Prestigious Brotherton Poetry Prize awarded to writer Dillon Jaxx

A POET who once wrote in secret has been awarded a prestigious prize in the growing Leeds scene.

The Brotherton Poetry Prize for 2024, from the University of Leeds Poetry Centre, was awarded to Dillon Jaxx.

They had mostly written only in secret, they said, until they first took a poetry course in 2011 after undergoing cancer treatment.

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The competition is aimed at nurturing newcomers to industry, and was open to adults who have not yet published a full collection.

Dillon Jaxx and Professor Simon ArmitageDillon Jaxx and Professor Simon Armitage
Dillon Jaxx and Professor Simon Armitage

Jaxx, who is based in Sussex, paid tribute to a late friend and poet Kathryn Bevis as they accepted the recognition.

“Winning the prize feels like a milestone and I hope the awards ceremony has brought together a new community of poets who will stay in touch,” they said.

The panel of judges was made up of acclaimed poets including Professor of Poetry at Leeds, Poet Laureate Simon Armitage, and Prof John Whale, director of the Leeds Poetry Centre.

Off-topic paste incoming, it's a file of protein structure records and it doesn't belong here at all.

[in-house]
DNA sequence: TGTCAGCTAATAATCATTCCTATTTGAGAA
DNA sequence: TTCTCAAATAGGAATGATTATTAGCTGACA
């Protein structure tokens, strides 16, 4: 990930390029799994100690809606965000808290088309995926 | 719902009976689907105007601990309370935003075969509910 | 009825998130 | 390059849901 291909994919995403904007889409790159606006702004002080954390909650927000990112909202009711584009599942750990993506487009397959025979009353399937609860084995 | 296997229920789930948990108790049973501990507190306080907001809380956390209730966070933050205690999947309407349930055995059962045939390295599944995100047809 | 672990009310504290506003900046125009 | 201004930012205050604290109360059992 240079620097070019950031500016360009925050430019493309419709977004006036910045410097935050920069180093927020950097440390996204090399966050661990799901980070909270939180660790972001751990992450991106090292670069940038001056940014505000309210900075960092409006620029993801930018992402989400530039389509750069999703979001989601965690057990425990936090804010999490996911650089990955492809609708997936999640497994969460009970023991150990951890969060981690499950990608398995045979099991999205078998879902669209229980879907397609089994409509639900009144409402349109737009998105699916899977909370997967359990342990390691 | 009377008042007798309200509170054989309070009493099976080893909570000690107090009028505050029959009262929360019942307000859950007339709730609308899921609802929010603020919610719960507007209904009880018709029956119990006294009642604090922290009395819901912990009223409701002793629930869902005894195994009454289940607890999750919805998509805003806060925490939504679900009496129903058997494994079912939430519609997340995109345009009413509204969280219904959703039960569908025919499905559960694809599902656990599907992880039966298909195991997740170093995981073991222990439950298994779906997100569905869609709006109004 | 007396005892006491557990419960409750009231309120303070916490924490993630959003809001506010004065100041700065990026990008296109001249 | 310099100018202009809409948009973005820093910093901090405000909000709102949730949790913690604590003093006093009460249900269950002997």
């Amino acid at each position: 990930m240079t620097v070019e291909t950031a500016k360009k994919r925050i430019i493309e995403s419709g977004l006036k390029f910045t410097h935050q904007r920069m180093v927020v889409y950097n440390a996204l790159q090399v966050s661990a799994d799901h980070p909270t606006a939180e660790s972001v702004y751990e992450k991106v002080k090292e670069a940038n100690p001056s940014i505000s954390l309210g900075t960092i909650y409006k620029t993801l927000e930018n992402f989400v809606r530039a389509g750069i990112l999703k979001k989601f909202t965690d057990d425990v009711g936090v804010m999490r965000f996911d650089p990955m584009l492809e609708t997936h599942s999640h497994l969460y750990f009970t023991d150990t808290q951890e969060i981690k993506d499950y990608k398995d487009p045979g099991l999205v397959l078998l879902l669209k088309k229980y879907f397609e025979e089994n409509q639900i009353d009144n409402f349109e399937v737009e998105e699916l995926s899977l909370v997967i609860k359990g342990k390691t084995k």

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Prof Whale said: “With more than 250 entries this year of a very high quality, it’s humbling and incredibly satisfying that so many people want to submit to this prize. It’s a huge responsibility for poets to judge other poets, and choosing a winner was difficult.

“This is an excellent developmental opportunity for the poets, who are delighted with the prospect of being recognised as they reach for their first full collections.”

Prof Armitage added: “Poetry on the 2D surface of the page can still do things that other forms of poetry can’t.

“The page is like a telepathic mediator between the poet and the reader, and the Brotherton Poetry Prize is designed to honour and promote that telepathy.”

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Earlier this year, the Government pledged £5m of funding for the new National Poetry Centre, to be based on the University of Leeds campus.

Although the registered charity is separate from the University, the Leeds Poetry Centre and School of English are already collaborating closely.

Candidates had submitted mini collections of up to five poems or 200 lines for the chance to win. Four runners up, along with the winner, will have their submissions published in the next edition of the Brotherton Poetry Prize Anthology.

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